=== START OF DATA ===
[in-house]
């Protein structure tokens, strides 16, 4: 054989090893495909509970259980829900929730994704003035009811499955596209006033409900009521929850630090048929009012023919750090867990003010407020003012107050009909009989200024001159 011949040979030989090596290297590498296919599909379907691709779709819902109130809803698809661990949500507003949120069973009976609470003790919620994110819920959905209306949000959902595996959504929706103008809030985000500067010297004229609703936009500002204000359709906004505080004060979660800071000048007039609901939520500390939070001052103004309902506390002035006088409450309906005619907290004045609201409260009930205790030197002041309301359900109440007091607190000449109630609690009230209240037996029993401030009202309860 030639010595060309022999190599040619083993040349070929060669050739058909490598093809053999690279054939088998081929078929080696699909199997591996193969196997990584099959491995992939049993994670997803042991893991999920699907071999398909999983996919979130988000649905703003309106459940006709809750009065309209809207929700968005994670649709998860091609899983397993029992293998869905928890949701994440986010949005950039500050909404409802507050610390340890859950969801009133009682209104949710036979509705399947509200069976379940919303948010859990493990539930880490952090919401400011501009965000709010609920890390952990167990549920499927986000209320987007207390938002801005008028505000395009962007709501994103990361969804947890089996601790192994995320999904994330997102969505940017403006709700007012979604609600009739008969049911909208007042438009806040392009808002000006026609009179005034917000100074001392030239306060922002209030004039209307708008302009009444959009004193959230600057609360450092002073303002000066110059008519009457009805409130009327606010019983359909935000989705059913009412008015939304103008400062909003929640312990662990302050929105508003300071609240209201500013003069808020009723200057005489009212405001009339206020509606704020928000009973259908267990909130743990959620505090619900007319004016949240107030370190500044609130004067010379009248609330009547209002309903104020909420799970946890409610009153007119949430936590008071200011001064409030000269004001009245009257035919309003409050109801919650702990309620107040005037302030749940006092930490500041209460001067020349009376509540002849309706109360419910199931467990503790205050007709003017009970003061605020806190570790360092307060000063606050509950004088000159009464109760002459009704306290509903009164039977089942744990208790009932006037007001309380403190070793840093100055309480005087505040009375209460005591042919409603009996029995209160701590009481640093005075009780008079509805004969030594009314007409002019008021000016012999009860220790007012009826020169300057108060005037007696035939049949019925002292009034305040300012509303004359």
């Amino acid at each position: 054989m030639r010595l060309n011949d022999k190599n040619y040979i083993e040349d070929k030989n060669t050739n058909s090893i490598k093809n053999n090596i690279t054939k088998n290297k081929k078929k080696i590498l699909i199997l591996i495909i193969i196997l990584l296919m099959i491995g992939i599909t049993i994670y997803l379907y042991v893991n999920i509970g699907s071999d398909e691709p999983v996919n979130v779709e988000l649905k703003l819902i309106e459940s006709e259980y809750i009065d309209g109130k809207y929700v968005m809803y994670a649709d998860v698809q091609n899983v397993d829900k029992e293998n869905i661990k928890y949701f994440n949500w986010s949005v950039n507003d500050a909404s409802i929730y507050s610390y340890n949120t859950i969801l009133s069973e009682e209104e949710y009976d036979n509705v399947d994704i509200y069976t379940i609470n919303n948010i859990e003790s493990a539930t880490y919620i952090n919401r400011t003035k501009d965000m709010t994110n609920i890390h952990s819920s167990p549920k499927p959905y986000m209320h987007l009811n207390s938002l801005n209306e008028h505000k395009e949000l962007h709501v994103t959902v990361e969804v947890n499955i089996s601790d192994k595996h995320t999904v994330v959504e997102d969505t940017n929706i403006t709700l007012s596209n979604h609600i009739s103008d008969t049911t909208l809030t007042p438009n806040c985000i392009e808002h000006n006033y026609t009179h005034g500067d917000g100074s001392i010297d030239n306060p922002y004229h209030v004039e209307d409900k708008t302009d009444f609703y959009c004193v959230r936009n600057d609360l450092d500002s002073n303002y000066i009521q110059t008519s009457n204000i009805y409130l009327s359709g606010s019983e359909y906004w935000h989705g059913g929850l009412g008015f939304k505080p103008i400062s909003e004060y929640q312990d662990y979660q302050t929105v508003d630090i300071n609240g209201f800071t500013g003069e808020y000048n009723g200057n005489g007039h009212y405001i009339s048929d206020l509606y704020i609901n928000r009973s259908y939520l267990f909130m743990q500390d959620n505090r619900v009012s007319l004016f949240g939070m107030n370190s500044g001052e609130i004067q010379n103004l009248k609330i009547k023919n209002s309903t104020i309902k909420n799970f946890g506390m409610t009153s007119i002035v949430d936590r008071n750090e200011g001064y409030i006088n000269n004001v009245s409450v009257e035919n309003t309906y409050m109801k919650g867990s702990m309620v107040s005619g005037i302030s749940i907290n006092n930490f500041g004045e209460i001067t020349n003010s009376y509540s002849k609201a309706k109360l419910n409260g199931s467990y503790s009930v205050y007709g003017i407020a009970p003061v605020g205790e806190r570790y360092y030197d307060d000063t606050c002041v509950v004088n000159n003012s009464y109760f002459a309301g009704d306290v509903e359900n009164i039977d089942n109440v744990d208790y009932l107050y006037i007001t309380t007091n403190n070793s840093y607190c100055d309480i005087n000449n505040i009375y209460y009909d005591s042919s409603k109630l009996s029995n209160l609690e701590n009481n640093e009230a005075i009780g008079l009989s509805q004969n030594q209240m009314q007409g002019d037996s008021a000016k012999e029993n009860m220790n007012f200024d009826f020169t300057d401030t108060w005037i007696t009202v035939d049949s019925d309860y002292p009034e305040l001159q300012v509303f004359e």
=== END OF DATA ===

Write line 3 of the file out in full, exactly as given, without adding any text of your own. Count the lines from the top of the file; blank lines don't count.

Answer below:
């Amino acid at each position: 054989m030639r010595l060309n011949d022999k190599n040619y040979i083993e040349d070929k030989n060669t050739n058909s090893i490598k093809n053999n090596i690279t054939k088998n290297k081929k078929k080696i590498l699909i199997l591996i495909i193969i196997l990584l296919m099959i491995g992939i599909t049993i994670y997803l379907y042991v893991n999920i509970g699907s071999d398909e691709p999983v996919n979130v779709e988000l649905k703003l819902i309106e459940s006709e259980y809750i009065d309209g109130k809207y929700v968005m809803y994670a649709d998860v698809q091609n899983v397993d829900k029992e293998n869905i661990k928890y949701f994440n949500w986010s949005v950039n507003d500050a909404s409802i929730y507050s610390y340890n949120t859950i969801l009133s069973e009682e209104e949710y009976d036979n509705v399947d994704i509200y069976t379940i609470n919303n948010i859990e003790s493990a539930t880490y919620i952090n919401r400011t003035k501009d965000m709010t994110n609920i890390h952990s819920s167990p549920k499927p959905y986000m209320h987007l009811n207390s938002l801005n209306e008028h505000k395009e949000l962007h709501v994103t959902v990361e969804v947890n499955i089996s601790d192994k595996h995320t999904v994330v959504e997102d969505t940017n929706i403006t709700l007012s596209n979604h609600i009739s103008d008969t049911t909208l809030t007042p438009n806040c985000i392009e808002h000006n006033y026609t009179h005034g500067d917000g100074s001392i010297d030239n306060p922002y004229h209030v004039e209307d409900k708008t302009d009444f609703y959009c004193v959230r936009n600057d609360l450092d500002s002073n303002y000066i009521q110059t008519s009457n204000i009805y409130l009327s359709g606010s019983e359909y906004w935000h989705g059913g929850l009412g008015f939304k505080p103008i400062s909003e004060y929640q312990d662990y979660q302050t929105v508003d630090i300071n609240g209201f800071t500013g003069e808020y000048n009723g200057n005489g007039h009212y405001i009339s048929d206020l509606y704020i609901n928000r009973s259908y939520l267990f909130m743990q500390d959620n505090r619900v009012s007319l004016f949240g939070m107030n370190s500044g001052e609130i004067q010379n103004l009248k609330i009547k023919n209002s309903t104020i309902k909420n799970f946890g506390m409610t009153s007119i002035v949430d936590r008071n750090e200011g001064y409030i006088n000269n004001v009245s409450v009257e035919n309003t309906y409050m109801k919650g867990s702990m309620v107040s005619g005037i302030s749940i907290n006092n930490f500041g004045e209460i001067t020349n003010s009376y509540s002849k609201a309706k109360l419910n409260g199931s467990y503790s009930v205050y007709g003017i407020a009970p003061v605020g205790e806190r570790y360092y030197d307060d000063t606050c002041v509950v004088n000159n003012s009464y109760f002459a309301g009704d306290v509903e359900n009164i039977d089942n109440v744990d208790y009932l107050y006037i007001t309380t007091n403190n070793s840093y607190c100055d309480i005087n000449n505040i009375y209460y009909d005591s042919s409603k109630l009996s029995n209160l609690e701590n009481n640093e009230a005075i009780g008079l009989s509805q004969n030594q209240m009314q007409g002019d037996s008021a000016k012999e029993n009860m220790n007012f200024d009826f020169t300057d401030t108060w005037i007696t009202v035939d049949s019925d309860y002292p009034e305040l001159q300012v509303f004359e």